A typical harvesting procedure commonly draws up to about 1.5 liters of a composition containing bone marrow from the donor into a bag which contains an anticoagulant to prevent the bone marrow from clotting. However, the amount drawn differs from patient to patient and donation to donation.

(B) Filtered bone marrow: refers to a composition containing bone marrow and stem cells that is suitable for use as a transplant graft or an organ graft. The bone marrow harvested from a donor is treated and processed using various regimens before it is suitable for use as a transplant graft. For example, the harvested bone marrow may be mixed with a nutrient and/or anti-coagulant solution, and may be filtered to remove debris and the like.

(C) Porous medium: refers to the porous medium through which one or more bone marrow, bone marrow components, or biological fluids pass. A typical porous medium is a filter for removing undesirable constituents, such as pieces of bone, microaggregates, blood clots, and the like, from the bone marrow. The bone marrow processing system may optionally include a leucocyte depletion filter or porous medium, which refers generically to any one of the media which deplete leucocytes from the bone marrow or a bone marrow component.

The porous media according to the invention may be connected to a conduit interposed between the containers, and may be positioned in a housing which in turn can be connected to the conduit. As used herein, filter assembly refers to the porous medium positioned in a suitable housing. An exemplary filter assembly may include pore size filter assembly and/or a leucocyte depletion assembly or device. A biological fluid processing system, such as a bone marrow collection and processing system, may comprise porous media, preferably as filter assemblies.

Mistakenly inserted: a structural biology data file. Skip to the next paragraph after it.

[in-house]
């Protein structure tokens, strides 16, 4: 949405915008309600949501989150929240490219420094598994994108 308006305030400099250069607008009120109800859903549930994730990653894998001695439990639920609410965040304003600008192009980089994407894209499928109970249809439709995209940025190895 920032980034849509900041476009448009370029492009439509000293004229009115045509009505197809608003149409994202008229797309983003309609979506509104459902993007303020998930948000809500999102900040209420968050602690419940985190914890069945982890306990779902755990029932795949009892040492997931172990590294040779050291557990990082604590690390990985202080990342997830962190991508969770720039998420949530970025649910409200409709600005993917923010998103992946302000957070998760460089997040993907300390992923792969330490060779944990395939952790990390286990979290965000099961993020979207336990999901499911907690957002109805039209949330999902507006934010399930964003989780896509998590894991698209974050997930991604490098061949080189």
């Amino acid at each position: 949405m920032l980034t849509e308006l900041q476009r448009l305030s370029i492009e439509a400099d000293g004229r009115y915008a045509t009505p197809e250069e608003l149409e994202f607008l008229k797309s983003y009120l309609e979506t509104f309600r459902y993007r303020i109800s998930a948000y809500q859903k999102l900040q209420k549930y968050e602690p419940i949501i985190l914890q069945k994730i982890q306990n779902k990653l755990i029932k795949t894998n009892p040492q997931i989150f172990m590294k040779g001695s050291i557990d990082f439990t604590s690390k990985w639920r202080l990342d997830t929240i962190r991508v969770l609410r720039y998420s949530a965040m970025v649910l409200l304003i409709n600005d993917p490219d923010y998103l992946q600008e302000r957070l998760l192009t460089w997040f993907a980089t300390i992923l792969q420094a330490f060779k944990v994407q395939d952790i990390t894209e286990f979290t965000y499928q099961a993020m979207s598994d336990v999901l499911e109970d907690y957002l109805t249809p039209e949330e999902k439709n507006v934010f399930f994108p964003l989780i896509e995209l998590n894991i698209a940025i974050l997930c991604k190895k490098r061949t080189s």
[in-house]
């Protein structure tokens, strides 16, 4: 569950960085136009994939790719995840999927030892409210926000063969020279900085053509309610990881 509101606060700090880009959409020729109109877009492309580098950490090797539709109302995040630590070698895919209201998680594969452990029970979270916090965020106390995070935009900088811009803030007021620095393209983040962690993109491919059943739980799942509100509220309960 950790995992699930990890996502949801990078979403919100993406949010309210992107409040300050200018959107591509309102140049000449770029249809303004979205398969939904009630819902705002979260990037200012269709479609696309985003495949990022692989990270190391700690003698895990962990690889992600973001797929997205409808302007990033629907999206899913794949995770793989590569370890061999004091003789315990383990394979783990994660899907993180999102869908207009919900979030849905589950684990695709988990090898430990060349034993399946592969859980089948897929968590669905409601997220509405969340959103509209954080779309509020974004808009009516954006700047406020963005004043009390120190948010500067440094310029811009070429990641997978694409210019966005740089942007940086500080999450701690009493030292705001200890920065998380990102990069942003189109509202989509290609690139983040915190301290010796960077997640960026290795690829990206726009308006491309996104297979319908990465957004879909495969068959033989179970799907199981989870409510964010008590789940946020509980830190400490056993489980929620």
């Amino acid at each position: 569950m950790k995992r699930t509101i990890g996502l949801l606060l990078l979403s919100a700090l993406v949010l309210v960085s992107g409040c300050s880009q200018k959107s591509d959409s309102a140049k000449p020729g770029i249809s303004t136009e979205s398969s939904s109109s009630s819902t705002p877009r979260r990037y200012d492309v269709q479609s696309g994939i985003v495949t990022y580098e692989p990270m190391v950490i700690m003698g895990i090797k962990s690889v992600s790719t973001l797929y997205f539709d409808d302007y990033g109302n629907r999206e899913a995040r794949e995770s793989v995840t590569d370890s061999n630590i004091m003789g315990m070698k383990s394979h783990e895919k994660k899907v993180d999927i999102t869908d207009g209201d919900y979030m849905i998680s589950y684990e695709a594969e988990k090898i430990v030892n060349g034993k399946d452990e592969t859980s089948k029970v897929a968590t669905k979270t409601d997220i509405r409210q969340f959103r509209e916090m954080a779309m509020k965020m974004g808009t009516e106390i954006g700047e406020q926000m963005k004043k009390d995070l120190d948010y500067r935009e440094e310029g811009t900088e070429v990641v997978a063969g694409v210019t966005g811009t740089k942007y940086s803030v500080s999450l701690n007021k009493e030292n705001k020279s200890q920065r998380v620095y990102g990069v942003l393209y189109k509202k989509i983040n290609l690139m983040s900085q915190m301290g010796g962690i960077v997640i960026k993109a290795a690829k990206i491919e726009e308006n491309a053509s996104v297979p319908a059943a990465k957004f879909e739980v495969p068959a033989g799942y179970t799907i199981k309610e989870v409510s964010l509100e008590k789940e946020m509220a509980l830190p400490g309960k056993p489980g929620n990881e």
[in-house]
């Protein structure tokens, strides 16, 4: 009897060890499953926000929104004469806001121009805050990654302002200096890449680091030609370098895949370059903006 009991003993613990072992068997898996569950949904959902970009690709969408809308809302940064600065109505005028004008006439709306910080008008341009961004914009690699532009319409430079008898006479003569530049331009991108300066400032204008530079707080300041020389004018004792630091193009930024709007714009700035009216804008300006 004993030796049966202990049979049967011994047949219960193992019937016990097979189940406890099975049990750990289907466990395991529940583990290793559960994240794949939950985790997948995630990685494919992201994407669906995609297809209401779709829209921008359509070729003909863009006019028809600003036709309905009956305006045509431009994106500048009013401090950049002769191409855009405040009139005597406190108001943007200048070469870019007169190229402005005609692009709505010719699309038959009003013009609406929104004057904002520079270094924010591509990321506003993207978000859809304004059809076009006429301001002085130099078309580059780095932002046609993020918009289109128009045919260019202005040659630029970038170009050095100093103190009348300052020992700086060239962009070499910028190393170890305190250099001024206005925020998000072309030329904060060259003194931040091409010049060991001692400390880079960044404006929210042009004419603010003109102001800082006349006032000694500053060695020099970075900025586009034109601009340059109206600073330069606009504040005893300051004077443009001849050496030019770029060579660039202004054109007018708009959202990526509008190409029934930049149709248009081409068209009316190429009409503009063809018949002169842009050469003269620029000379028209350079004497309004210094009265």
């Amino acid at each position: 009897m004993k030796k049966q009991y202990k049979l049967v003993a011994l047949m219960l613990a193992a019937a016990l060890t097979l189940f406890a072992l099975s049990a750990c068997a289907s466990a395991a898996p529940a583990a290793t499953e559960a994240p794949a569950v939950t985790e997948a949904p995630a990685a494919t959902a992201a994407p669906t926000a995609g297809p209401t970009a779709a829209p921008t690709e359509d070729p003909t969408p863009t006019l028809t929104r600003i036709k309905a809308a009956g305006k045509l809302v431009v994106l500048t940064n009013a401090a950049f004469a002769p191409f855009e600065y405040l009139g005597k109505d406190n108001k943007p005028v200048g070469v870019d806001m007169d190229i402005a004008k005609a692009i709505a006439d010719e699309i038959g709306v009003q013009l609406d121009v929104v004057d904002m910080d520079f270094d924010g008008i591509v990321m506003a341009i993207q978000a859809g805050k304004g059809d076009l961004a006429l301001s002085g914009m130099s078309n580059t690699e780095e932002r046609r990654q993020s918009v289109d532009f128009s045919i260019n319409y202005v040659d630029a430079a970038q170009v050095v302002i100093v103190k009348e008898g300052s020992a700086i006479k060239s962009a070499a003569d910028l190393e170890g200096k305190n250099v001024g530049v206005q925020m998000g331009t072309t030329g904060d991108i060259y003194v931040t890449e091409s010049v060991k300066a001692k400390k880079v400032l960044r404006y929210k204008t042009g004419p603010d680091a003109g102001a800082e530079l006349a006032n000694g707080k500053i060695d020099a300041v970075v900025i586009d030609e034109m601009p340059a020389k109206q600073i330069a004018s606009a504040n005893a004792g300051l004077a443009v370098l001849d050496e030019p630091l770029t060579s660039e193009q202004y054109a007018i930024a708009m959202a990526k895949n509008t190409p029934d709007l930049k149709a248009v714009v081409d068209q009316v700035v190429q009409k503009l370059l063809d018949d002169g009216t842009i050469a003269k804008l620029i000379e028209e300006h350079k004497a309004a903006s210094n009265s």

SUMMARY OF THE INVENTION

In the devices and methods of the present invention, bone marrow is harvested from a donor and collected or pooled in a collection bag. Typically, the bone marrow is filtered at the time of processing, which, in the United States, is generally within about 6 to 8 hours of the time the bone marrow is harvested. Thus, as a biological fluid is transferred from the collection bag, debris and other undesirable constituents may be removed by the appropriate porous medium, and filtered bone marrow is collected in the satellite bag.

In accordance with the invention, a system is provided whereby a biological fluid such as bone marrow or a bone marrow composition is processed to form a bone marrow composition suitable for transplantation into a recipient, or is processed into one or more of its components. An apparatus and system according to the invention includes a closed collection container having at least one access port and a first connector for communicating with a second, transfer, or satellite container; and a transfer or satellite bag configured to establish fluid flow between the first container and the second container.

Some embodiments of the invention also include at least one filter assembly interposed in the fluid flow path between the first container and the second container. The filter assembly may be configured to establish and receive fluid flow from the collection container, said filter assembly having at least one porous medium through which bone marrow passes, said filter assembly may also be configured to establish fluid flow into a transfer or satellite bag.

Some embodiments of the invention also include at least one third container, preferably in fluid communication with the first container. Typically, the third container will include an anti-coagulant solution, a nutrient solution, a rinsing solution, a priming solution, or the like.